Admitting his pleasure at having been invited by the San Francisco Silent Film Festival (SFSFF) to introduce Merian C. Cooper and Ernest B. Schoedsack's Chang: A Drama of the Wilderness (1927), Mark Cotta Vaz—author of Living Dangerously: The Adventures of Merian C. Cooper, Creator of King Kong—extolled the Castro Theatre as "the greatest living movie theater in the world" and the seed of inspiration for his authoring Living Dangerously.
In the Summer of 1991, Vaz sat in the Castro Theater and watched Chang. At that time, Chang had not been screened in some 60 years. Though not a lost film, it had only recently been rediscovered. In his enthusiasm, Vaz saved the Castro program for the screening and clipped out a promotional article in the Chronicle Datebook that introduced him to the two filmmakers responsible for Chang: Merian C. Cooper and Ernest B. Schoedsack. An odd couple, referred to in the Datebook article as "a Mutt & Jeff team", Vaz explained that Cooper was short and stocky and Schoedsack was nicknamed "Shorty" (even though he was 6'6"). Though Schoedsack was the official camera man of the two, essentially they shared all the responsibilities. As a filmmaking team they had a motto: "Keep it distant, difficult and dangerous."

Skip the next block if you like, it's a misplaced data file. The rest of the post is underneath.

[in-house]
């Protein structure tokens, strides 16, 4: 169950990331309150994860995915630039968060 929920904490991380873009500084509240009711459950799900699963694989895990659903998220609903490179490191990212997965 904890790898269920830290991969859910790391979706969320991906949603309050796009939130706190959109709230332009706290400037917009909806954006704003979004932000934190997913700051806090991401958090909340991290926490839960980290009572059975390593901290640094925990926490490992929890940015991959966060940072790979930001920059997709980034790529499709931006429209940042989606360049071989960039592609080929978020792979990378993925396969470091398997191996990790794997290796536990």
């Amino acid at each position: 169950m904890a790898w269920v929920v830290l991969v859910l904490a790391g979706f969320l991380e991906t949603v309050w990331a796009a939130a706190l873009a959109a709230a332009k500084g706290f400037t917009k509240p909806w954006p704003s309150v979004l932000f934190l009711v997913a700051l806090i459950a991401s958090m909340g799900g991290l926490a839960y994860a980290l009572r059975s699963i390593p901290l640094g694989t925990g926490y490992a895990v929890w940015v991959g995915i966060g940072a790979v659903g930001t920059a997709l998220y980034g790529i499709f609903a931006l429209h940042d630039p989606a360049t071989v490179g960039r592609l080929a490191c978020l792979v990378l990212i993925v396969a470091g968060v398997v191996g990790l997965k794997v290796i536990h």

They weren't completely reckless, however. "Coop" (as he was known)—though practicing a philosophy of living dangerously—was well-aware that when you went into a dangerous situation, you had to know what you were getting into and had to be prepared. By example, Vaz recounted that both men had served in World War I. Cooper was one of the early bomber pilots; Schoedsack a camera man with the U.S. Signal Corps. On a bombing mission during one of the great offensives of WWI, Cooper's plane was suddenly attacked and riddled full of bullets by German fighter planes. Cooper's rear bombardier and mate was shot dead and Cooper's cockpit burst into flames. He was flying a DH-4 Liberty plane, commonly known as "flaming coffins." They also didn't use parachutes in those days. So his plane was on fire, it was going down, and Cooper was slowly burning alive. He stood up on the edge of the cockpit to leap to a mercifully quick death; but, managed to survive. What he got out of the experience was a death certificate signed by General Pershing. Cooper often looked at that death certificate and said that it basically summed up his life and his "bonus years", as he called them.